Photo credit: The Guardian
Of course, there is still a long way to go between animal models and human clinical trials. Douglas Gibson, a researcher at the University of Edinburgh, commented: “One of the core differences (in humans and rabbits) is that humans have spontaneous ovulation and menstrual cycles, and the uterus has periodic changes in the process, but rabbits do not have menstrual cycles. This difference is likely to have an impact when trying to develop artificial human uteruss in a similar way. Gibson was not involved in the study.
And it is important to note that the artificial organ technology of the Atala team as a whole has not been widely used. “While the results of these clinical studies (artificial bladder, etc.) have been satisfactory so far, none of these techniques are significantly better than current standards of care or fully meet their expectations,” said Dusko Ilic, professor of stem cell science at King’s College London. It is also in urgent need of many improvements to replace traditional surgical reconstructive techniques and make tissue engineering cost-effective and risk-free for patients. Ilik was also not involved in the study.
Ethical Controversy of Artificial Wombs
Artificial wombs face much more ethical controversy than other artificial organs. In April 2017, the team at Children’s Hospital of Philadelphia announced that the survival of ultra-premature lambs was maintained with an external artificial uterus, setting a new record for in vitro survival time for embryos. If this kind of device can be applied to the clinic, it will greatly improve the survival rate of premature babies. Thus, in October 2019, the EU Horizon 2020 Program allocated 2.9 million euros (approximately RMB23.2 million) to support the study of artificial uteruses.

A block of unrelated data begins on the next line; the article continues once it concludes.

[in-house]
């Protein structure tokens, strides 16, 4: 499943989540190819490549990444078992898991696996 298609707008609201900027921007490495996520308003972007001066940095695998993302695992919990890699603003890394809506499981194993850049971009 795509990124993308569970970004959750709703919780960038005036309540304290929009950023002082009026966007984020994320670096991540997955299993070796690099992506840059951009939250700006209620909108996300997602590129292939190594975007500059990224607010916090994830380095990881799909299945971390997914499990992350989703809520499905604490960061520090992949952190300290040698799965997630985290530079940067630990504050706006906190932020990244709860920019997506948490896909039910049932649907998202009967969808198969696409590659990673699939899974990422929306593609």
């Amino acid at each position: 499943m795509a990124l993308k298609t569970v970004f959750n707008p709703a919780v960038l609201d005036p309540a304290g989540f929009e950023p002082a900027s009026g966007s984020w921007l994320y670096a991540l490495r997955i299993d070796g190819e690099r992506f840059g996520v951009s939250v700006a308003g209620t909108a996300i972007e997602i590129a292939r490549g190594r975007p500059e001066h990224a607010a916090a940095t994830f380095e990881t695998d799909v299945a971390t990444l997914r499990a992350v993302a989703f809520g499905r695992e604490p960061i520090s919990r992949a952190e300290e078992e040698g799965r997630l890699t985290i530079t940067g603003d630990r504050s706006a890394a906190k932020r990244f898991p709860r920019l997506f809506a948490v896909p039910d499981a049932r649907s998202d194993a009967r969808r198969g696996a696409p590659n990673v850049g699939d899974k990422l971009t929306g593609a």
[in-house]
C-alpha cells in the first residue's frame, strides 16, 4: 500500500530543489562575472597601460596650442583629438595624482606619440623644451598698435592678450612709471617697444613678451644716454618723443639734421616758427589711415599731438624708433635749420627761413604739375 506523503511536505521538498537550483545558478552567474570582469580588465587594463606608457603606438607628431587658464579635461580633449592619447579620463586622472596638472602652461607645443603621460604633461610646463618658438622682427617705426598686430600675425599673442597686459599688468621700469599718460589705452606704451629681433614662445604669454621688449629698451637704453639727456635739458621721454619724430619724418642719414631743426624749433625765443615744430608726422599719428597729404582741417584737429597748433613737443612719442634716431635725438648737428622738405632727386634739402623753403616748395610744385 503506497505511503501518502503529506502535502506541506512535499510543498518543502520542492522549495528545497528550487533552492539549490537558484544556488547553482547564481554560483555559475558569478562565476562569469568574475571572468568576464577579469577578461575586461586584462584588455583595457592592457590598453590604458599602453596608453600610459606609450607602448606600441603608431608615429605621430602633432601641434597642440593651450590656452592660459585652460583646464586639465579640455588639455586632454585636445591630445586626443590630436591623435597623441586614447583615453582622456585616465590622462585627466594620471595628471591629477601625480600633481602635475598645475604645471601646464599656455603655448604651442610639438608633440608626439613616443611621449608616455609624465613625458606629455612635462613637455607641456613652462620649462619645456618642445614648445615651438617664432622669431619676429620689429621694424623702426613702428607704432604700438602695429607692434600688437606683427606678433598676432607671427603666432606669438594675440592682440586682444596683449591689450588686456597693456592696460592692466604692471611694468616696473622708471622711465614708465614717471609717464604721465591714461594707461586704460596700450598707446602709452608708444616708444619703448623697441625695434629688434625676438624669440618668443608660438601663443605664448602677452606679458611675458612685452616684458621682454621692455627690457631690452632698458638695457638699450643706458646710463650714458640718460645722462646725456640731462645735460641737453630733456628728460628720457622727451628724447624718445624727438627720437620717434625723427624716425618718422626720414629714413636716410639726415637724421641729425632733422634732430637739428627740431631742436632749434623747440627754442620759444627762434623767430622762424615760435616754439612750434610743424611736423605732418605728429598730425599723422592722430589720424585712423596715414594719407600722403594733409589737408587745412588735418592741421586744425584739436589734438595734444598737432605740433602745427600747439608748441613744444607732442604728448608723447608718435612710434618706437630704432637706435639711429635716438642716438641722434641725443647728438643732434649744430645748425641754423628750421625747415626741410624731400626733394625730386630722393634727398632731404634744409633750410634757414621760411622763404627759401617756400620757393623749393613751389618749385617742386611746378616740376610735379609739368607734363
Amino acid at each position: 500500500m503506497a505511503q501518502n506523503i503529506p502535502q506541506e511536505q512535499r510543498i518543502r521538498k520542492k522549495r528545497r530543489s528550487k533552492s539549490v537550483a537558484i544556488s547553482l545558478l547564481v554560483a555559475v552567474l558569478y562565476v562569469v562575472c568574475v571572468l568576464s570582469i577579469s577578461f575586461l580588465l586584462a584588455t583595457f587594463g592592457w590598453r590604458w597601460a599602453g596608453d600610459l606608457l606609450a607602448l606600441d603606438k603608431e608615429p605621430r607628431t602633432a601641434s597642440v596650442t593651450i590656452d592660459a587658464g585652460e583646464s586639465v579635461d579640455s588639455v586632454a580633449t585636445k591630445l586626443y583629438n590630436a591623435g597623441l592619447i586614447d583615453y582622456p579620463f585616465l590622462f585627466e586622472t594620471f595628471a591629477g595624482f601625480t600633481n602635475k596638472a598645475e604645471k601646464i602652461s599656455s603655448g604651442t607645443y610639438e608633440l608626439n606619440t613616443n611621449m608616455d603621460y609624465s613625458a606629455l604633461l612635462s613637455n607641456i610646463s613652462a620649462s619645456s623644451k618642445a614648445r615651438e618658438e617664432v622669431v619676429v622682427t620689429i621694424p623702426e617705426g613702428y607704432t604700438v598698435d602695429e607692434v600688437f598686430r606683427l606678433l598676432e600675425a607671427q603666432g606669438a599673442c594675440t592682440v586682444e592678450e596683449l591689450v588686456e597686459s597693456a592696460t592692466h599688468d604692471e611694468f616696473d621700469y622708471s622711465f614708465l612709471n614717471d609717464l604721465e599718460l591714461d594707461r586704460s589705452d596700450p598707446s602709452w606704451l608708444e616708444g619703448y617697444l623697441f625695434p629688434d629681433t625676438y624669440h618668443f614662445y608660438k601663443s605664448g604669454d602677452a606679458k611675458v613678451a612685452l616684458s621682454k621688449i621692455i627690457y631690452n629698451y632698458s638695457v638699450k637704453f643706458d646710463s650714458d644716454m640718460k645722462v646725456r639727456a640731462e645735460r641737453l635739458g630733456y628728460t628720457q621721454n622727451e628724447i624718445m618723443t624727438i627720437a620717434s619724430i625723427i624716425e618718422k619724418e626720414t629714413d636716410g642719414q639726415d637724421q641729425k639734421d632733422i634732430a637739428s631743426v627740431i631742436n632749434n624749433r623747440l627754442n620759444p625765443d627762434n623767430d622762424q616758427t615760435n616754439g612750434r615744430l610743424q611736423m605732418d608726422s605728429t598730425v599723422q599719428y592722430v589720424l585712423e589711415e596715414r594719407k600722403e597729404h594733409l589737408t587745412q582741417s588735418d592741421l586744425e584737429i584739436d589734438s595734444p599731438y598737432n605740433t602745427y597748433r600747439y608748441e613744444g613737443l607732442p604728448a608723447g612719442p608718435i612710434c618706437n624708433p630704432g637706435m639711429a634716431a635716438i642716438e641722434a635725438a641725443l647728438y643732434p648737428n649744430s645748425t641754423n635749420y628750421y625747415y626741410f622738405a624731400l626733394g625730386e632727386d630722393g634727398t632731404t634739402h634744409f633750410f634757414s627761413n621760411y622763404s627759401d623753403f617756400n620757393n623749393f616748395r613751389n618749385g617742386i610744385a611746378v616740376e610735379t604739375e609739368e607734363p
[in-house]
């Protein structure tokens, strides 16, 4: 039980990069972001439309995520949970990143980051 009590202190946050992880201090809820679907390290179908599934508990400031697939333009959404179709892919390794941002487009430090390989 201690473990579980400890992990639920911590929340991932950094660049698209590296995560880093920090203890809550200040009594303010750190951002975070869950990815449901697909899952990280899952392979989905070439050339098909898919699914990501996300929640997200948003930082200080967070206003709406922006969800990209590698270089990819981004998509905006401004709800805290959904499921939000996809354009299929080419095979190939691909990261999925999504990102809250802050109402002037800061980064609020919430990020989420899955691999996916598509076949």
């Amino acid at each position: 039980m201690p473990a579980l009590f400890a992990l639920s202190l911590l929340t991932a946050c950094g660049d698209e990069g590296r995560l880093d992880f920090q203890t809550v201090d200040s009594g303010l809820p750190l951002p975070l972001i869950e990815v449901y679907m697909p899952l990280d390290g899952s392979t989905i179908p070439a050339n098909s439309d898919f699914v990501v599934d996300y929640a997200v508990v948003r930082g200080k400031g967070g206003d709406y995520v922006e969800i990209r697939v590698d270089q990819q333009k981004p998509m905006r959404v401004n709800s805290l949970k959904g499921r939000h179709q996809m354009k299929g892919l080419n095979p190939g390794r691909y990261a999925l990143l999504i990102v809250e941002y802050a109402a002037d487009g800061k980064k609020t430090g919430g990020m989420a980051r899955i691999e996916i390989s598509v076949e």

While current in vitro artificial wombs are being studied to save super-premature babies, the sight of lambs wrapped in transparent devices has also caused some unease, reminiscent of scenes in “The Hacking Empire.” Some scholars have pointed out that the practical application of such technology may exceed expectations, for example, if the technology is shown to save premature babies at 23 to 24 weeks of pregnancy, then parents and doctors may try to use it to care for a more premature fetus;
The same is true of the recently published artificial uterine tissue implanted in the body. Although its original intention was to provide women with uterine diseasewho who wish to have offspring of organ transplantation, it will also encounter more practical problems at the application level and may lead to more discussion in the future.